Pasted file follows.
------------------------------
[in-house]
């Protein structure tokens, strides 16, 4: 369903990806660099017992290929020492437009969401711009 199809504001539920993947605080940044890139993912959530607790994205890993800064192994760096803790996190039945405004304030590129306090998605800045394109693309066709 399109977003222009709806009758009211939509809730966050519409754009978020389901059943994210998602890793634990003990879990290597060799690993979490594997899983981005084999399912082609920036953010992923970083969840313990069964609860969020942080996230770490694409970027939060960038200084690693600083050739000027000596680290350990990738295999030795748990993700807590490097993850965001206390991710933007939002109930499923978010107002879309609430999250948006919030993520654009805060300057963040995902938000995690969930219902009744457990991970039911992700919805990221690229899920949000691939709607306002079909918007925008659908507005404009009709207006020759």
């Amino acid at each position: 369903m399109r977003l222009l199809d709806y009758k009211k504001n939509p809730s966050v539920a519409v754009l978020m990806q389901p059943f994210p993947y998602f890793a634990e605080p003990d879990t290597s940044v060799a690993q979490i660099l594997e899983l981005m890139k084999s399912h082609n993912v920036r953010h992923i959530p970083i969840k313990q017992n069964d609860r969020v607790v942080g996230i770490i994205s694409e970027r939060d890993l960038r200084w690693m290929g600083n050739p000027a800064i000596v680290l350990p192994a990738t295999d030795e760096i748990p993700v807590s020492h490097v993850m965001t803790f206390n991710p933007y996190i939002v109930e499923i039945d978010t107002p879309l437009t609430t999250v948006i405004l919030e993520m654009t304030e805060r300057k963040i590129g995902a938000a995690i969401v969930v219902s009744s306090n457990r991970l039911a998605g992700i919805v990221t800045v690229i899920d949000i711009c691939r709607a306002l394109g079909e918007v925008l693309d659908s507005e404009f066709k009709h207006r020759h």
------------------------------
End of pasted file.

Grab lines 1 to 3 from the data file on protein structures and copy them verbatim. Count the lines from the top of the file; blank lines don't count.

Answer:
[in-house]
């Protein structure tokens, strides 16, 4: 369903990806660099017992290929020492437009969401711009 199809504001539920993947605080940044890139993912959530607790994205890993800064192994760096803790996190039945405004304030590129306090998605800045394109693309066709 399109977003222009709806009758009211939509809730966050519409754009978020389901059943994210998602890793634990003990879990290597060799690993979490594997899983981005084999399912082609920036953010992923970083969840313990069964609860969020942080996230770490694409970027939060960038200084690693600083050739000027000596680290350990990738295999030795748990993700807590490097993850965001206390991710933007939002109930499923978010107002879309609430999250948006919030993520654009805060300057963040995902938000995690969930219902009744457990991970039911992700919805990221690229899920949000691939709607306002079909918007925008659908507005404009009709207006020759």
């Amino acid at each position: 369903m399109r977003l222009l199809d709806y009758k009211k504001n939509p809730s966050v539920a519409v754009l978020m990806q389901p059943f994210p993947y998602f890793a634990e605080p003990d879990t290597s940044v060799a690993q979490i660099l594997e899983l981005m890139k084999s399912h082609n993912v920036r953010h992923i959530p970083i969840k313990q017992n069964d609860r969020v607790v942080g996230i770490i994205s694409e970027r939060d890993l960038r200084w690693m290929g600083n050739p000027a800064i000596v680290l350990p192994a990738t295999d030795e760096i748990p993700v807590s020492h490097v993850m965001t803790f206390n991710p933007y996190i939002v109930e499923i039945d978010t107002p879309l437009t609430t999250v948006i405004l919030e993520m654009t304030e805060r300057k963040i590129g995902a938000a995690i969401v969930v219902s009744s306090n457990r991970l039911a998605g992700i919805v990221t800045v690229i899920d949000i711009c691939r709607a306002l394109g079909e918007v925008l693309d659908s507005e404009f066709k009709h207006r020759h």